Yesterday, September 17, 2015, the Federal Open Markets Committee opted to not raise rates from zero. The federal funds rate, which the rate that the FOMC controls, is the interest rate that the federal reserve charges banks to keep their money at the Federal Reserve Bank. This is different from quantitative easing where the reserve was buying bonds and flooding the economy with money.
Charging nothing to park your money does two things. First, it incentivized banks to put their money with the reserve, since it doesn’t cost anything, rather lend it out. Second, it keeps rates low throughout the economy. This was a good thing after the financial crisis. We could all get out of debt at a lower cost to borrow. But, low rates also forces people to buy assets (equity/stocks) rather than liabilities (bonds), inflating asset prices. This worked well and was the Feds main goal. However, seven years after the financial crisis, those benefits have worked their way through the economy, and the current effect is negligible. In fact, not raising rates is detrimental to the economy.
A risk free rate, for which the federal funds rate is the commonly accepted proxy, should not be zero. First, it makes the capital asset pricing model unworkable, meaning a financial calculation of an enterprise’s economic worth cannot be accurately calculated. This would be especially true for privately held companies, as there are some inferior methods to calculating fair value of a public company. Still, the pricing inaccuracy is too great. It also forces savers to become investors, as we can’t get any interest on savings accounts, cd’s, or bonds. Since we know stocks are risky and long term investments, we are less likely to spend stock earnings than we are safer interest payments, hurting demand.
Also, a slight increase in borrowing costs would not affect loan demand. Would we really not buy a car because the rate went to 1.5 from 1.3? Would we really stop buying houses if rates went to 5%? Raising the rate by 25 basis points would help savers, spur consumption, and get savers out of the speculative stock markets, decreasing volatility. Increased interest income would improve the wealth effect, especially for the half of the population that does not own stocks.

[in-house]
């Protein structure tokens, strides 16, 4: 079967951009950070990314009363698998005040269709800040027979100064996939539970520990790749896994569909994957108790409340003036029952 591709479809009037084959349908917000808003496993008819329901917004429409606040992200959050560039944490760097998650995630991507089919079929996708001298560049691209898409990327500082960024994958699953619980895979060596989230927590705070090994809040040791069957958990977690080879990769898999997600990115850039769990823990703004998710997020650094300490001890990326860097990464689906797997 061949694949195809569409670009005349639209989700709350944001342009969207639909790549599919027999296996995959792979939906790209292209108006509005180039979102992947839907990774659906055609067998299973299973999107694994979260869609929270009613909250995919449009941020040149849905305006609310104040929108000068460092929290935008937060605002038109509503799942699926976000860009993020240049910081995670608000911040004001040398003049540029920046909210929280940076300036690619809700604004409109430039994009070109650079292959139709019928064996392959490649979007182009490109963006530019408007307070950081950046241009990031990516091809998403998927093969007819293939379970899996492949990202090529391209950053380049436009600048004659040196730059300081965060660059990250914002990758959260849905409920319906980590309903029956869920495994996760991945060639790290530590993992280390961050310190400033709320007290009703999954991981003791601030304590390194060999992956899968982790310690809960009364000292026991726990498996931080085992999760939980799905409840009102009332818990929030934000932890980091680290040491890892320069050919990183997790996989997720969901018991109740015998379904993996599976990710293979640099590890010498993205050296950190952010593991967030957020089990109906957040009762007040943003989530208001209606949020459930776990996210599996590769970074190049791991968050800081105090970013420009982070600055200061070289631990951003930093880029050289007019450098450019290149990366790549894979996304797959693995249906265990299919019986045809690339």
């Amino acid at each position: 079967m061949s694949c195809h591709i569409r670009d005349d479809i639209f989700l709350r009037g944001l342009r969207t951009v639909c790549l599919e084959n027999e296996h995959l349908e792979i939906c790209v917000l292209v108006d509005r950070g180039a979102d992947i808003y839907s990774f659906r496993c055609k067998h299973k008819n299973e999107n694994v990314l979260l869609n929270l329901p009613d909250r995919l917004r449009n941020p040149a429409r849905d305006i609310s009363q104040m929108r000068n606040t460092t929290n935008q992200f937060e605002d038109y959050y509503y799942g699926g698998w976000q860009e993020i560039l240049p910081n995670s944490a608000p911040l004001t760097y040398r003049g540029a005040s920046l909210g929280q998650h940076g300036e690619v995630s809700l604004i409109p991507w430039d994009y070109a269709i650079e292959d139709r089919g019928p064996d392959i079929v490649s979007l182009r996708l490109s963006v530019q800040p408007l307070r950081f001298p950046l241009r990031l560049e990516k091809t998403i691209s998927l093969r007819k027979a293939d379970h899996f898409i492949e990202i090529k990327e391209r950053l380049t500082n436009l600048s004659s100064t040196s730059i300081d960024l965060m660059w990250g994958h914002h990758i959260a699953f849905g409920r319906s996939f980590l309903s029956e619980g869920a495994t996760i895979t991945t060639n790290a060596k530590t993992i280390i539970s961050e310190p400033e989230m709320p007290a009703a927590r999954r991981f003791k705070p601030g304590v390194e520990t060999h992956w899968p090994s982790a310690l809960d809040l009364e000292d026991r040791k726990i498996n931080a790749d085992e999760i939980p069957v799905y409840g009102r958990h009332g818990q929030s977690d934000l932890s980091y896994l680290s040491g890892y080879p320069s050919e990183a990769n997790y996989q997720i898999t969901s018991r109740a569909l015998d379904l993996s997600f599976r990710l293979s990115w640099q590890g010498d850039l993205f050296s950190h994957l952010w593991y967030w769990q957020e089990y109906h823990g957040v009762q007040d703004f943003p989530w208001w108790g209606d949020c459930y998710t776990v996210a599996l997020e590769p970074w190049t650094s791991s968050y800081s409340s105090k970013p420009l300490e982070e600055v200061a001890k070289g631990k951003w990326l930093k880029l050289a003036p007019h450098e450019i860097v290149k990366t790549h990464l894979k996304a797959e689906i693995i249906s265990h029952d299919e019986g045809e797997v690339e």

Janet Yellen, chair of the FOMC, stated that the global economy was uncertain, and this was the reason for holding off on raising rates. Unfortunately, staying at zero is counterproductive. Raising rates would strengthen the dollar, and this is a good thing. A stronger dollar means that goods and services become more affordable to Americans. This would increase demand, especially from the import perspective. As we buy more from overseas, production demand is increased abroad. This helps everyone. As a consumer nation, products become more affordable, and we buy more. Producer countries have to hire and open factories to produce more, creating jobs and opportunities abroad. That, in turn, would lead greater use of commodities, such as oil, copper, aluminium, steel, and agricultural products. Commodities prices would go up, due to the increased demand, and increased production would lead to additional greater demand. 95% of the world population lives outside the U.S. and it is their consumption that will generate wealth and opportunity in the global economy. Not letting this restructuring occur is detrimental to the U.S. and world economy.
U.S. Unemployment is around 5.5%, which economists consider to be full employment. Markets have doubled since the crisis. A strong dollar would increase our buying power and getting some interest from our bank accounts will help us save. In the meantime, Apple and Boeing would not suffer from a stronger dollar as they have pricing power and are at the top of the value chain. Our consumer companies would enjoy far greater product demand, which would more than offset the currency effect. Coca cola, Pepsi. Kimberly Clark, and Proctor and Gamble, Johnson and Johnson would sell more overseas as jobs get created there. Our agricultural products might be less attractive overseas based on price, but weather patterns and available land play a much greater role than currency, for grain exports or meats and vegetables. Oil prices would go up, but they will anyway, as smaller players go bankrupt and big players cut production. While Saudi Arabia can “afford” to lose money on oil, no North American company will keep an unprofitable operation going for more than a year. Shareholders won’t tolerate a company that loses money for an extended period. Production will be cut and prices will rise.
So, I don’t know what they are thinking. Higher interest rates encourage us to save. Monthly interest will give us more money. Banks and real estate investments do well as they can leverage the rates, make wise lending decisions, and grow. A stronger dollar gives us greater buying power and makes imports cheaper. It makes exporting countries like China and Germany more profitable. This increases demand for natural resources creating jobs and opportunities in Indonesia, Brazil, and all of Africa. This in turn will spur demand for U.S. Products worldwide. This is what needs to happen for economic growth to continue.
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